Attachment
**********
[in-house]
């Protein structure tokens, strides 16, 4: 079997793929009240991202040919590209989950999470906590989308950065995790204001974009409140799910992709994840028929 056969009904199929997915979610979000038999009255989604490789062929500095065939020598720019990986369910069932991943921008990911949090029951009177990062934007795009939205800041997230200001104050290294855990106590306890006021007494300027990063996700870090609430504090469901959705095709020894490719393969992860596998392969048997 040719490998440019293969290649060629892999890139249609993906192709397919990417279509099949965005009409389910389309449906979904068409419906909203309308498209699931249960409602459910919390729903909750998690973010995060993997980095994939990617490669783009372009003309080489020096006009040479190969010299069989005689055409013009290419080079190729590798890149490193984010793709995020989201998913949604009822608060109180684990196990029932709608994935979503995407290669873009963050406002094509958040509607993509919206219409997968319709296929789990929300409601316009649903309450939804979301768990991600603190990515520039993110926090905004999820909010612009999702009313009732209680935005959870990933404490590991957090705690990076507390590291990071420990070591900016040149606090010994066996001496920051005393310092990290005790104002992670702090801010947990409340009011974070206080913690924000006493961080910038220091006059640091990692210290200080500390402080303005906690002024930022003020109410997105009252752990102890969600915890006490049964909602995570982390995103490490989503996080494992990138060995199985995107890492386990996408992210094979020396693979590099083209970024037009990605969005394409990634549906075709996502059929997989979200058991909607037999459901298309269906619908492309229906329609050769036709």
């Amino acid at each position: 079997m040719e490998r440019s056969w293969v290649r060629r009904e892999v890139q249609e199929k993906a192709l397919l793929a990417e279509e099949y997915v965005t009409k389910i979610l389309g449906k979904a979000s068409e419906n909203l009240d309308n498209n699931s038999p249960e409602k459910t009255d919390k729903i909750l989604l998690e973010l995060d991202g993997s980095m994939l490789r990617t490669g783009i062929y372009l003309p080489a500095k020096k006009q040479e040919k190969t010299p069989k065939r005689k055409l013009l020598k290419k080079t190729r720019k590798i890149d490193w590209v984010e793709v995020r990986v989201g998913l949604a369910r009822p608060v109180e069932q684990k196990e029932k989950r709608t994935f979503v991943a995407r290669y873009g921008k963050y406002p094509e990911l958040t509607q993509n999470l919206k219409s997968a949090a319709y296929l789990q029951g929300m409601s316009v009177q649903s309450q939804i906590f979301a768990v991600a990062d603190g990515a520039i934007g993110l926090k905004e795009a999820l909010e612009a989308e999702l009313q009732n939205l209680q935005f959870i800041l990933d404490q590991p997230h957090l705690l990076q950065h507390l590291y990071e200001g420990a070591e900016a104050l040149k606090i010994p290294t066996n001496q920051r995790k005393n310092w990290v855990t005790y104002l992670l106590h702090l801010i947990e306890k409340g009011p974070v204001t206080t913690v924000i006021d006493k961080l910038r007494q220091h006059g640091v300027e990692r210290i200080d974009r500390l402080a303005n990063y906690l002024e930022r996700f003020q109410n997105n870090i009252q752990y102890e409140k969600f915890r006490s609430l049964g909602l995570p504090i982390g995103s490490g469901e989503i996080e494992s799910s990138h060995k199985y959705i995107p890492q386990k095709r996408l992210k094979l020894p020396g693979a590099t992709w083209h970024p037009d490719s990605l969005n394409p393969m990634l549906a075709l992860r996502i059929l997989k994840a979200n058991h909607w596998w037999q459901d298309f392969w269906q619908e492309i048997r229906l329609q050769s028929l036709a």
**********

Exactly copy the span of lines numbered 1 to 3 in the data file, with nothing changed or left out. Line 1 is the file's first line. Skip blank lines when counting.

[in-house]
């Protein structure tokens, strides 16, 4: 079997793929009240991202040919590209989950999470906590989308950065995790204001974009409140799910992709994840028929 056969009904199929997915979610979000038999009255989604490789062929500095065939020598720019990986369910069932991943921008990911949090029951009177990062934007795009939205800041997230200001104050290294855990106590306890006021007494300027990063996700870090609430504090469901959705095709020894490719393969992860596998392969048997 040719490998440019293969290649060629892999890139249609993906192709397919990417279509099949965005009409389910389309449906979904068409419906909203309308498209699931249960409602459910919390729903909750998690973010995060993997980095994939990617490669783009372009003309080489020096006009040479190969010299069989005689055409013009290419080079190729590798890149490193984010793709995020989201998913949604009822608060109180684990196990029932709608994935979503995407290669873009963050406002094509958040509607993509919206219409997968319709296929789990929300409601316009649903309450939804979301768990991600603190990515520039993110926090905004999820909010612009999702009313009732209680935005959870990933404490590991957090705690990076507390590291990071420990070591900016040149606090010994066996001496920051005393310092990290005790104002992670702090801010947990409340009011974070206080913690924000006493961080910038220091006059640091990692210290200080500390402080303005906690002024930022003020109410997105009252752990102890969600915890006490049964909602995570982390995103490490989503996080494992990138060995199985995107890492386990996408992210094979020396693979590099083209970024037009990605969005394409990634549906075709996502059929997989979200058991909607037999459901298309269906619908492309229906329609050769036709």
């Amino acid at each position: 079997m040719e490998r440019s056969w293969v290649r060629r009904e892999v890139q249609e199929k993906a192709l397919l793929a990417e279509e099949y997915v965005t009409k389910i979610l389309g449906k979904a979000s068409e419906n909203l009240d309308n498209n699931s038999p249960e409602k459910t009255d919390k729903i909750l989604l998690e973010l995060d991202g993997s980095m994939l490789r990617t490669g783009i062929y372009l003309p080489a500095k020096k006009q040479e040919k190969t010299p069989k065939r005689k055409l013009l020598k290419k080079t190729r720019k590798i890149d490193w590209v984010e793709v995020r990986v989201g998913l949604a369910r009822p608060v109180e069932q684990k196990e029932k989950r709608t994935f979503v991943a995407r290669y873009g921008k963050y406002p094509e990911l958040t509607q993509n999470l919206k219409s997968a949090a319709y296929l789990q029951g929300m409601s316009v009177q649903s309450q939804i906590f979301a768990v991600a990062d603190g990515a520039i934007g993110l926090k905004e795009a999820l909010e612009a989308e999702l009313q009732n939205l209680q935005f959870i800041l990933d404490q590991p997230h957090l705690l990076q950065h507390l590291y990071e200001g420990a070591e900016a104050l040149k606090i010994p290294t066996n001496q920051r995790k005393n310092w990290v855990t005790y104002l992670l106590h702090l801010i947990e306890k409340g009011p974070v204001t206080t913690v924000i006021d006493k961080l910038r007494q220091h006059g640091v300027e990692r210290i200080d974009r500390l402080a303005n990063y906690l002024e930022r996700f003020q109410n997105n870090i009252q752990y102890e409140k969600f915890r006490s609430l049964g909602l995570p504090i982390g995103s490490g469901e989503i996080e494992s799910s990138h060995k199985y959705i995107p890492q386990k095709r996408l992210k094979l020894p020396g693979a590099t992709w083209h970024p037009d490719s990605l969005n394409p393969m990634l549906a075709l992860r996502i059929l997989k994840a979200n058991h909607w596998w037999q459901d298309f392969w269906q619908e492309i048997r229906l329609q050769s028929l036709a």